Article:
Also, a nice defense of "regular" beer in Appelation Beer. Although Italy veers more towards American-style of beer production (take classic styles from elsewhere and crank it up in flavor, ABV, etc.), some of the better brews I've had in Italy were unadultered brews that don't go crazy on the bitterness or alcohol--just nice brews made to be enjoyed with others rather than just by its own proud self. But even in Italy, the scene has its own Calagione in the form of Baladin's Teo Musso, an advocate for innovative brews, exotic ingredients, and fancy bottles--and an advocate whom people happen to listen. But really, these guys make their money on being "off-centered." They're not about to speak highly of boring, traditional beers, especially when "traditional beers" are to them just styles and do not have any meaning beyond how they taste. Ultimately, as the author said, what they do is one way of doing things, and "regular beers" is another...they are all worth mention as long as they are good. "There can’t be too many good ones."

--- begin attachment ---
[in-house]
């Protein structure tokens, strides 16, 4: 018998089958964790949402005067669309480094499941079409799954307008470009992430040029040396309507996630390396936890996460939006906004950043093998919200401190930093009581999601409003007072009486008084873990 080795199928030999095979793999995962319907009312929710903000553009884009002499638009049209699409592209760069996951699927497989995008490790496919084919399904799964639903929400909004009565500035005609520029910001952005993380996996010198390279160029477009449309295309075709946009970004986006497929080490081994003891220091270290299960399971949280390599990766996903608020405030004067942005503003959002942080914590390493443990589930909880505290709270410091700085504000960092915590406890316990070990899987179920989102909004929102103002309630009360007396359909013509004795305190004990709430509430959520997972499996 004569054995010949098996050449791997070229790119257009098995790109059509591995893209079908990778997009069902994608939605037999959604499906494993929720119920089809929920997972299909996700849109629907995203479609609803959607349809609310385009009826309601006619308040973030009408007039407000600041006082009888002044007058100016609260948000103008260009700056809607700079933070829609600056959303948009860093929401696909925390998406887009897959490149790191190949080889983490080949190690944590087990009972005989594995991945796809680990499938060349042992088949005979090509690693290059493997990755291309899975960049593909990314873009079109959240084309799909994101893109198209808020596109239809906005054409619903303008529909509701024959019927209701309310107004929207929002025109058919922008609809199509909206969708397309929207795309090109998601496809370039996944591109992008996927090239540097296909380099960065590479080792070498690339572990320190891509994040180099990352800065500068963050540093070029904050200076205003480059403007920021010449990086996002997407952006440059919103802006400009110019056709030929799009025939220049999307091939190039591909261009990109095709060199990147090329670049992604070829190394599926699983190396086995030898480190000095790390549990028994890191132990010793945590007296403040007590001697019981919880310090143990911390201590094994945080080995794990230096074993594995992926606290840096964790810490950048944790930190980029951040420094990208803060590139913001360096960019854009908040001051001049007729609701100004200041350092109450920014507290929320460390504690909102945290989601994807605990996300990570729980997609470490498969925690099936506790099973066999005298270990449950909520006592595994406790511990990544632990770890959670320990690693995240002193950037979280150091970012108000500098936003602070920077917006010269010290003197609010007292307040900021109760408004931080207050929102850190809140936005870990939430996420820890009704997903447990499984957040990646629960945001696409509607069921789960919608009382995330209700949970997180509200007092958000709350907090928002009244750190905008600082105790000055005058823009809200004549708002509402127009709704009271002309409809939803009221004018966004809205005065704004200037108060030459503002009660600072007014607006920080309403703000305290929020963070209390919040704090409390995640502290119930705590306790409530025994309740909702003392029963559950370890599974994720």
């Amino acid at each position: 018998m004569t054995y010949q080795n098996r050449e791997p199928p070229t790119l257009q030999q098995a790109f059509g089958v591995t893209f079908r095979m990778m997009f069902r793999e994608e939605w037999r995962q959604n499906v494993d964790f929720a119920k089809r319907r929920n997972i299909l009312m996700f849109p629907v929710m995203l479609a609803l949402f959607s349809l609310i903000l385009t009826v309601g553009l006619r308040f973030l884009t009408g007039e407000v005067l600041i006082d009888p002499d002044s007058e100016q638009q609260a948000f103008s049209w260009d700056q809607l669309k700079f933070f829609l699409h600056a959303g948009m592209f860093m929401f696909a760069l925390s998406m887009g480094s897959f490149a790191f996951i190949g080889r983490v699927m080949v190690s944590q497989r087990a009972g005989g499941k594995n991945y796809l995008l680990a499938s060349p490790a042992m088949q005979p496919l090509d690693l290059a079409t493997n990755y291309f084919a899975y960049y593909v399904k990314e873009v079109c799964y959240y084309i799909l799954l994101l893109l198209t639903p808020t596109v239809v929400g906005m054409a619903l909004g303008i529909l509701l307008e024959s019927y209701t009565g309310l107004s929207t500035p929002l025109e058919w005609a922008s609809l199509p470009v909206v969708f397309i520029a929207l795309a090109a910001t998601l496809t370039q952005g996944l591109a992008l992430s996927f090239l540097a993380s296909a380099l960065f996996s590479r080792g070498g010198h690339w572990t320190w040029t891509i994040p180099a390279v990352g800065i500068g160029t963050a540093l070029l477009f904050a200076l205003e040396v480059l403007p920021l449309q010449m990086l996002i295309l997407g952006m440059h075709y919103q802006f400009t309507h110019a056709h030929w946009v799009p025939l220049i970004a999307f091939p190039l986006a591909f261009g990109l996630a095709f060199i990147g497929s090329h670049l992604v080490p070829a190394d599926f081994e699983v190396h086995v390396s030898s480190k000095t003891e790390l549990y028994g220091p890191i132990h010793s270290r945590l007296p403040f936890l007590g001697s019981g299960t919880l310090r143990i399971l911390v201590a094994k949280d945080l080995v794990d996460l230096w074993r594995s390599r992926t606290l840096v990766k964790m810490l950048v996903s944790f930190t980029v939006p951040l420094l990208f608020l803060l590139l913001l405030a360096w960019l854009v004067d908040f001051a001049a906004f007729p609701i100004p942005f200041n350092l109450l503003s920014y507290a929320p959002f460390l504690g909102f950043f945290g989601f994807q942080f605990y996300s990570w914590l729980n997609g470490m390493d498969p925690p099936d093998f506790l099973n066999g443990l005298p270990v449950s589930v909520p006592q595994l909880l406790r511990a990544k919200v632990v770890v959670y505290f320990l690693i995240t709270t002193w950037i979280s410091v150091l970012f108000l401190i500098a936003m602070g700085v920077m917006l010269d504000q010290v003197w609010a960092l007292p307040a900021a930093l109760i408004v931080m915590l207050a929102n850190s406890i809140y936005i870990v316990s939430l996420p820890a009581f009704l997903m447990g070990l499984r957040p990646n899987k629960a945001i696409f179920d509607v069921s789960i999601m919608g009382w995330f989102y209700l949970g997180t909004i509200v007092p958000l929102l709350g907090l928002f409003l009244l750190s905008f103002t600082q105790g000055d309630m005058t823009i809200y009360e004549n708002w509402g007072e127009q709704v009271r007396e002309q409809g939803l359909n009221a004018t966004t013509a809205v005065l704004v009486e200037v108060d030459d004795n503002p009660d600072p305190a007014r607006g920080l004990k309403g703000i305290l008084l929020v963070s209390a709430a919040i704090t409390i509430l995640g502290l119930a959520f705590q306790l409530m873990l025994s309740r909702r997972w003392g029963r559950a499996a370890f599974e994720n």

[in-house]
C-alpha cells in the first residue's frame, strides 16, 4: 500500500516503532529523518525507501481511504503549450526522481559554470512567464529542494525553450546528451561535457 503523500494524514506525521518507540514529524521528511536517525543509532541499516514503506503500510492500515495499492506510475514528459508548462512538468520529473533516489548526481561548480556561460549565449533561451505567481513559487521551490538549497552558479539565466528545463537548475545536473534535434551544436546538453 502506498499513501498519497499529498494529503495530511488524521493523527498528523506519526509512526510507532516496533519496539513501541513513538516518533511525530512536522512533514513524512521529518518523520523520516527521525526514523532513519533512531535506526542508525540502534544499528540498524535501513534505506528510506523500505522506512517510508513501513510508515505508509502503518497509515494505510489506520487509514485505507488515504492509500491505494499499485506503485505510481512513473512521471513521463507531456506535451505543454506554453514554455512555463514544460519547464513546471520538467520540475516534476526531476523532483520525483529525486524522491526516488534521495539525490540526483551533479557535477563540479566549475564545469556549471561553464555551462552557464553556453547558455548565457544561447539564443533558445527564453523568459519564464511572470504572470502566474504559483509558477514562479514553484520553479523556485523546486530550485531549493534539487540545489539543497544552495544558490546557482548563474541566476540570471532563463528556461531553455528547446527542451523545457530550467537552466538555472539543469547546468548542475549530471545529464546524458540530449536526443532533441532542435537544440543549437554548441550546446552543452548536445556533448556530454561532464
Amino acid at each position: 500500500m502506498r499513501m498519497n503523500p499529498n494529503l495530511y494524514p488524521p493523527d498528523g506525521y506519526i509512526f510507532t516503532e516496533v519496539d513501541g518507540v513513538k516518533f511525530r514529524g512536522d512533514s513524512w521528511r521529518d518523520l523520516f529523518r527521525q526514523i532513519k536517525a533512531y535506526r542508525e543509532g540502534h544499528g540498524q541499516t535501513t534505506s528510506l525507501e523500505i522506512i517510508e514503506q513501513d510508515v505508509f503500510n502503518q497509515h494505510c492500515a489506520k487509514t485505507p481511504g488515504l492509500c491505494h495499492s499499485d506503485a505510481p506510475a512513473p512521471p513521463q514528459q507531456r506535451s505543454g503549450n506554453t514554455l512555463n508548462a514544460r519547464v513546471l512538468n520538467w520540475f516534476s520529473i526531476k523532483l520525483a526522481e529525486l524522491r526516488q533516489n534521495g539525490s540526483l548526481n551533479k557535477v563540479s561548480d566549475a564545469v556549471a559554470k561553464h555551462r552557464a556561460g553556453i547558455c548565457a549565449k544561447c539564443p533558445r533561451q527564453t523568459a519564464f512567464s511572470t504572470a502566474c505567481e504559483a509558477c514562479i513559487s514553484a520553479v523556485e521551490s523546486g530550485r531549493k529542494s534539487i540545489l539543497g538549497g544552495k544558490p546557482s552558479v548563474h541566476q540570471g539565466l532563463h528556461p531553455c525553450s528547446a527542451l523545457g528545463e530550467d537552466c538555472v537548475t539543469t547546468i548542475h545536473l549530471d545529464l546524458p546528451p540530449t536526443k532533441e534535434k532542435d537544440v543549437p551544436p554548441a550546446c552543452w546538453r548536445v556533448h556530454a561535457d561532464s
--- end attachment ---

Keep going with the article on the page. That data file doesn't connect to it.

Sunday, December 19, 2010

Snowshoeing in Asiago

My first real snowshoe hike, to relatively flat Asiago so I don't fall to my death if I happen to trip on my rackets. The weather was definitely nicer the day prior, but at least it was not windy and snowing violently. Enjoy!

Nice views of the surrounding mountains. The next picture is from the same area in summertime. I like the snow, but I won't miss it when spring and summer rolls around.

Our destination: Forte Corbin, an Italian fort built in preparation to WW1. There were a total of seven forts built along this area (which used to be Italy's border with the Austro-Hungarian Empire), in retaliation to the seven forts built by the Austrians out of mistrust towards their southern "allies" due to Italy's claim to Trentino.